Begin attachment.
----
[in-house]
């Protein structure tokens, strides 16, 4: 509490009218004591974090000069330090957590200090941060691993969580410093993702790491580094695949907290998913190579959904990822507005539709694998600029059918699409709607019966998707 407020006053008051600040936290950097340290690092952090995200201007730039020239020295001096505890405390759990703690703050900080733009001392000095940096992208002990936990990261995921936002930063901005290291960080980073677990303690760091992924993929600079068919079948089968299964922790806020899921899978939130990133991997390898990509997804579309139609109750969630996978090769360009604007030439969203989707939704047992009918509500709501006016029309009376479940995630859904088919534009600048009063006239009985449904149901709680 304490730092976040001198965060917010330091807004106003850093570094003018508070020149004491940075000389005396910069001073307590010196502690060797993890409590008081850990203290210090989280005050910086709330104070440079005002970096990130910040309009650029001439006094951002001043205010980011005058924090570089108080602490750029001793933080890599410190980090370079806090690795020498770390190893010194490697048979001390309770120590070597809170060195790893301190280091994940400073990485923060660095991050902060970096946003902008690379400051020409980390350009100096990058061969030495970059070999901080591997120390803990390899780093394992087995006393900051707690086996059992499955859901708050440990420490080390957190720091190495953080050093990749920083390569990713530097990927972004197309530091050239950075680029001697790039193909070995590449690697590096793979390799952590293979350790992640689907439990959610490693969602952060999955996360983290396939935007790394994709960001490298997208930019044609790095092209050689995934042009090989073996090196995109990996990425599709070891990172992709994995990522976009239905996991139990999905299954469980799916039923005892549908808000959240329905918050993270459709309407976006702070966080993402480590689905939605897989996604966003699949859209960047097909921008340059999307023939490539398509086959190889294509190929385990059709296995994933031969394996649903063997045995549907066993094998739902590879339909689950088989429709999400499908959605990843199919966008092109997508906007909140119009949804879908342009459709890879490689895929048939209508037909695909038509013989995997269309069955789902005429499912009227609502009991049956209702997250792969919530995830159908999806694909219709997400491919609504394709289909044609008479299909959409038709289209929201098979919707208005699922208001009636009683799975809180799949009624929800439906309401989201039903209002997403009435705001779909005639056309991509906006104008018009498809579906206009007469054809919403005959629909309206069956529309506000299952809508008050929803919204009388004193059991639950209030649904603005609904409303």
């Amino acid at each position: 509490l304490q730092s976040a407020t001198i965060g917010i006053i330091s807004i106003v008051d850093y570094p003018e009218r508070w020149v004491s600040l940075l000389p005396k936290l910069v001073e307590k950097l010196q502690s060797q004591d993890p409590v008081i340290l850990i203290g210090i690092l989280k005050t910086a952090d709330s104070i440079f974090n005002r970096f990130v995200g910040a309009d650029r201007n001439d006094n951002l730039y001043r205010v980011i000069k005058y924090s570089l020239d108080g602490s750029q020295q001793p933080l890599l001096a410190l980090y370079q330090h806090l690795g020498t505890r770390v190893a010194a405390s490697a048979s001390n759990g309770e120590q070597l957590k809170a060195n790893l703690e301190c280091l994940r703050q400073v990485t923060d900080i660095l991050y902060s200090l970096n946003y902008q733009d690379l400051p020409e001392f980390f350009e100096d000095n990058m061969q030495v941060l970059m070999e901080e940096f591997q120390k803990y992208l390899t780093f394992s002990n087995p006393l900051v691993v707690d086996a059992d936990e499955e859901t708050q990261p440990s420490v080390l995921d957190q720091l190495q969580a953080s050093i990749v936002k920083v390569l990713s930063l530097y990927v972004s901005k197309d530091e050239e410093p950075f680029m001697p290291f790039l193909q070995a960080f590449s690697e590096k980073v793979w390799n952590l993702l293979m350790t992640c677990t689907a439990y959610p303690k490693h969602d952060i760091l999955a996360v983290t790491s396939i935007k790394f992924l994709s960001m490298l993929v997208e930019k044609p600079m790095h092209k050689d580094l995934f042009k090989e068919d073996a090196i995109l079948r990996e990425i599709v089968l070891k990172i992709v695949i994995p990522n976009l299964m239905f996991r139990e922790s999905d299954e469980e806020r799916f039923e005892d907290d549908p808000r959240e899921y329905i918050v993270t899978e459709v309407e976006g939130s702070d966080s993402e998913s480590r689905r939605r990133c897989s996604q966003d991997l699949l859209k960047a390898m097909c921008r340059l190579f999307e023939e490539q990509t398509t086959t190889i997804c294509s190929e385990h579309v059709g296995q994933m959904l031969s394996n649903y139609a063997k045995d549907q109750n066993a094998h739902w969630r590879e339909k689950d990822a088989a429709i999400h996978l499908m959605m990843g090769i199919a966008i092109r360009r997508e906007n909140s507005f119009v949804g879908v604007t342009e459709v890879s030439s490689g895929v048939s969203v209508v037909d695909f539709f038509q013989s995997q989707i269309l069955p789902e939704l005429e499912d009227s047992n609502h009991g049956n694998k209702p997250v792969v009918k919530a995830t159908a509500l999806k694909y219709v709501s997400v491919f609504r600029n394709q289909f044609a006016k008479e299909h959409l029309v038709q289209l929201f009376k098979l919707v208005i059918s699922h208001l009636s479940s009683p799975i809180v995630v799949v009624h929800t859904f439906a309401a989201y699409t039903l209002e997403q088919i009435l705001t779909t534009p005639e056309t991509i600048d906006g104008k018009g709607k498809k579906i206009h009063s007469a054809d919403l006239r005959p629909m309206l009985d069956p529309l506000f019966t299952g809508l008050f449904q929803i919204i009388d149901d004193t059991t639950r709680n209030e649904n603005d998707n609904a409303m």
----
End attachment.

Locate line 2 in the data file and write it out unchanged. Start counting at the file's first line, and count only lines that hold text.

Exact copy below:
């Protein structure tokens, strides 16, 4: 509490009218004591974090000069330090957590200090941060691993969580410093993702790491580094695949907290998913190579959904990822507005539709694998600029059918699409709607019966998707 407020006053008051600040936290950097340290690092952090995200201007730039020239020295001096505890405390759990703690703050900080733009001392000095940096992208002990936990990261995921936002930063901005290291960080980073677990303690760091992924993929600079068919079948089968299964922790806020899921899978939130990133991997390898990509997804579309139609109750969630996978090769360009604007030439969203989707939704047992009918509500709501006016029309009376479940995630859904088919534009600048009063006239009985449904149901709680 304490730092976040001198965060917010330091807004106003850093570094003018508070020149004491940075000389005396910069001073307590010196502690060797993890409590008081850990203290210090989280005050910086709330104070440079005002970096990130910040309009650029001439006094951002001043205010980011005058924090570089108080602490750029001793933080890599410190980090370079806090690795020498770390190893010194490697048979001390309770120590070597809170060195790893301190280091994940400073990485923060660095991050902060970096946003902008690379400051020409980390350009100096990058061969030495970059070999901080591997120390803990390899780093394992087995006393900051707690086996059992499955859901708050440990420490080390957190720091190495953080050093990749920083390569990713530097990927972004197309530091050239950075680029001697790039193909070995590449690697590096793979390799952590293979350790992640689907439990959610490693969602952060999955996360983290396939935007790394994709960001490298997208930019044609790095092209050689995934042009090989073996090196995109990996990425599709070891990172992709994995990522976009239905996991139990999905299954469980799916039923005892549908808000959240329905918050993270459709309407976006702070966080993402480590689905939605897989996604966003699949859209960047097909921008340059999307023939490539398509086959190889294509190929385990059709296995994933031969394996649903063997045995549907066993094998739902590879339909689950088989429709999400499908959605990843199919966008092109997508906007909140119009949804879908342009459709890879490689895929048939209508037909695909038509013989995997269309069955789902005429499912009227609502009991049956209702997250792969919530995830159908999806694909219709997400491919609504394709289909044609008479299909959409038709289209929201098979919707208005699922208001009636009683799975809180799949009624929800439906309401989201039903209002997403009435705001779909005639056309991509906006104008018009498809579906206009007469054809919403005959629909309206069956529309506000299952809508008050929803919204009388004193059991639950209030649904603005609904409303």